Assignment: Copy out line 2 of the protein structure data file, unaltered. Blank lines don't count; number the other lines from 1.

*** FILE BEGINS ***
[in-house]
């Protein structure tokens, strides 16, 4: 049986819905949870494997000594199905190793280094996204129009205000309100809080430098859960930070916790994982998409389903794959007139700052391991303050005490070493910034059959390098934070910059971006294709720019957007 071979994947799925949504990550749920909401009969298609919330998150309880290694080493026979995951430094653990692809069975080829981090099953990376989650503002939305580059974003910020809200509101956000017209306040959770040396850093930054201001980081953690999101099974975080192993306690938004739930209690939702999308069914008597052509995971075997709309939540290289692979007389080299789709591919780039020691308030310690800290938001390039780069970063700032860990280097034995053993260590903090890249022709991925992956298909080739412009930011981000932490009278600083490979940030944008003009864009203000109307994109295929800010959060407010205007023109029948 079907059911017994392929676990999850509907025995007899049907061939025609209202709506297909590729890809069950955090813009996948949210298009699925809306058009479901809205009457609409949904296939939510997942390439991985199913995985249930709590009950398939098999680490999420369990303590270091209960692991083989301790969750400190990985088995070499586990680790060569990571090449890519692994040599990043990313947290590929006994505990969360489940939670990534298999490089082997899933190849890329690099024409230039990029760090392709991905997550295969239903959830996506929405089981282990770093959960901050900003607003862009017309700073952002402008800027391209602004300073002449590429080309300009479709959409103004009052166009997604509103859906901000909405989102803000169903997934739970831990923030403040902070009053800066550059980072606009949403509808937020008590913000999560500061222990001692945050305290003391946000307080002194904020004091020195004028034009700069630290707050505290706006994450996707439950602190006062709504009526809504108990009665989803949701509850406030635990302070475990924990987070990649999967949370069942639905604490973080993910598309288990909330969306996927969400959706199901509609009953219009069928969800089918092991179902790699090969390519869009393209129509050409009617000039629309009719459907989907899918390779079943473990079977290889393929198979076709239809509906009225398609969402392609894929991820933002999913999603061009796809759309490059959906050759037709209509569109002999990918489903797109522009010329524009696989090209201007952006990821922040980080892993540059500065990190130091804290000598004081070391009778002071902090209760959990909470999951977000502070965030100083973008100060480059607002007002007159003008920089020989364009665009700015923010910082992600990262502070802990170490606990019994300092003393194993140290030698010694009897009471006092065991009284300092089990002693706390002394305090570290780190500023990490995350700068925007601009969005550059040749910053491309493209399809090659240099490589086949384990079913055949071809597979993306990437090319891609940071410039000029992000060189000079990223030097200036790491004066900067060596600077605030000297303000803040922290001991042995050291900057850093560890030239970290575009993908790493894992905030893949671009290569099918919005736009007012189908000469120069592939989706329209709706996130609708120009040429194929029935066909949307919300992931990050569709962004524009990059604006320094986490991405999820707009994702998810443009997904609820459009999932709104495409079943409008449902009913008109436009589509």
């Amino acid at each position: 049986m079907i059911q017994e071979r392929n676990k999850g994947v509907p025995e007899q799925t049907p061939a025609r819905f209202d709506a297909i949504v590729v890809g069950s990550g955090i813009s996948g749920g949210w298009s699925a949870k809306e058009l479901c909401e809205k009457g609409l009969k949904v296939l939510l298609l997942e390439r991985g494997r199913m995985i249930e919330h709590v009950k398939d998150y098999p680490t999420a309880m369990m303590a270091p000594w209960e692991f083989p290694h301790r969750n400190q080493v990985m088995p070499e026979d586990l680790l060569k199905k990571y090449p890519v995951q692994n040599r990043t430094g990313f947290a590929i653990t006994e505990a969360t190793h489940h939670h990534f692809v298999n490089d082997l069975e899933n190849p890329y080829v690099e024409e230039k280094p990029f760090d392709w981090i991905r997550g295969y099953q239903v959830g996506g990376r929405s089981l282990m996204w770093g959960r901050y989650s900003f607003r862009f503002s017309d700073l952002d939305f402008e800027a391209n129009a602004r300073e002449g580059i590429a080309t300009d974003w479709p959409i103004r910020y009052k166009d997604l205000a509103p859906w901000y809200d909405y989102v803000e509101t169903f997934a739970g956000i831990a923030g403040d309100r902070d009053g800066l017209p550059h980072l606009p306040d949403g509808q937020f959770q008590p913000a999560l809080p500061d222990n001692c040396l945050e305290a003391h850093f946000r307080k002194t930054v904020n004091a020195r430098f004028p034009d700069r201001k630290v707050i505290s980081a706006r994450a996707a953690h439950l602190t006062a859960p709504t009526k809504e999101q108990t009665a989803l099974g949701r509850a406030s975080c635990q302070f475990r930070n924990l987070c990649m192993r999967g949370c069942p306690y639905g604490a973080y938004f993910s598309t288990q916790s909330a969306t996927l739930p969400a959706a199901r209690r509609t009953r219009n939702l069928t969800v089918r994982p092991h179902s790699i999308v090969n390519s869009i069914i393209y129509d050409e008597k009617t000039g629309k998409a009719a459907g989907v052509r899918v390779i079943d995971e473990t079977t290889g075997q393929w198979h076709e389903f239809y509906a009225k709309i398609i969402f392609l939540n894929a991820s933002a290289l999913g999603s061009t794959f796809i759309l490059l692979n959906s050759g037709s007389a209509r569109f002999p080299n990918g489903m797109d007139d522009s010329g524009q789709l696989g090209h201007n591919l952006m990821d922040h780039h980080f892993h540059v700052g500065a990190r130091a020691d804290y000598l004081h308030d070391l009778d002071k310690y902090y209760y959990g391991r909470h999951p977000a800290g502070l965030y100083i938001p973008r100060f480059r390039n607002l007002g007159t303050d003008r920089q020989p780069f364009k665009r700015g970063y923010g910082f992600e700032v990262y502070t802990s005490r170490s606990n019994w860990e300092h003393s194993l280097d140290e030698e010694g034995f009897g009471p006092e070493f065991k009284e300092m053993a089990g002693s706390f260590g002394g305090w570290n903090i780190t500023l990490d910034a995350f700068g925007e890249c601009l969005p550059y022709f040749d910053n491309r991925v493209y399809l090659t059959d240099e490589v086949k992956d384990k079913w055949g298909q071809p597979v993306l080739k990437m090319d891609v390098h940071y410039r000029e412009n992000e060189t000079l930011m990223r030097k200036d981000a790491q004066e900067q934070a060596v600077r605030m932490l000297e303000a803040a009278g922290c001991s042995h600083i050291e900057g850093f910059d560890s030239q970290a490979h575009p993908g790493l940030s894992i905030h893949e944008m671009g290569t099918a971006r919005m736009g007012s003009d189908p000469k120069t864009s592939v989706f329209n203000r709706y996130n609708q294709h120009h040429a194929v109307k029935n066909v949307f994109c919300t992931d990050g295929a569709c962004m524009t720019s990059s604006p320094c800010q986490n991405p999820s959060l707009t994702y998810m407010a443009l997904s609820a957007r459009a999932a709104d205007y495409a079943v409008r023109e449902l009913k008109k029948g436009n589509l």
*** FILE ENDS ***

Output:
């Protein structure tokens, strides 16, 4: 049986819905949870494997000594199905190793280094996204129009205000309100809080430098859960930070916790994982998409389903794959007139700052391991303050005490070493910034059959390098934070910059971006294709720019957007 071979994947799925949504990550749920909401009969298609919330998150309880290694080493026979995951430094653990692809069975080829981090099953990376989650503002939305580059974003910020809200509101956000017209306040959770040396850093930054201001980081953690999101099974975080192993306690938004739930209690939702999308069914008597052509995971075997709309939540290289692979007389080299789709591919780039020691308030310690800290938001390039780069970063700032860990280097034995053993260590903090890249022709991925992956298909080739412009930011981000932490009278600083490979940030944008003009864009203000109307994109295929800010959060407010205007023109029948 079907059911017994392929676990999850509907025995007899049907061939025609209202709506297909590729890809069950955090813009996948949210298009699925809306058009479901809205009457609409949904296939939510997942390439991985199913995985249930709590009950398939098999680490999420369990303590270091209960692991083989301790969750400190990985088995070499586990680790060569990571090449890519692994040599990043990313947290590929006994505990969360489940939670990534298999490089082997899933190849890329690099024409230039990029760090392709991905997550295969239903959830996506929405089981282990770093959960901050900003607003862009017309700073952002402008800027391209602004300073002449590429080309300009479709959409103004009052166009997604509103859906901000909405989102803000169903997934739970831990923030403040902070009053800066550059980072606009949403509808937020008590913000999560500061222990001692945050305290003391946000307080002194904020004091020195004028034009700069630290707050505290706006994450996707439950602190006062709504009526809504108990009665989803949701509850406030635990302070475990924990987070990649999967949370069942639905604490973080993910598309288990909330969306996927969400959706199901509609009953219009069928969800089918092991179902790699090969390519869009393209129509050409009617000039629309009719459907989907899918390779079943473990079977290889393929198979076709239809509906009225398609969402392609894929991820933002999913999603061009796809759309490059959906050759037709209509569109002999990918489903797109522009010329524009696989090209201007952006990821922040980080892993540059500065990190130091804290000598004081070391009778002071902090209760959990909470999951977000502070965030100083973008100060480059607002007002007159003008920089020989364009665009700015923010910082992600990262502070802990170490606990019994300092003393194993140290030698010694009897009471006092065991009284300092089990002693706390002394305090570290780190500023990490995350700068925007601009969005550059040749910053491309493209399809090659240099490589086949384990079913055949071809597979993306990437090319891609940071410039000029992000060189000079990223030097200036790491004066900067060596600077605030000297303000803040922290001991042995050291900057850093560890030239970290575009993908790493894992905030893949671009290569099918919005736009007012189908000469120069592939989706329209709706996130609708120009040429194929029935066909949307919300992931990050569709962004524009990059604006320094986490991405999820707009994702998810443009997904609820459009999932709104495409079943409008449902009913008109436009589509």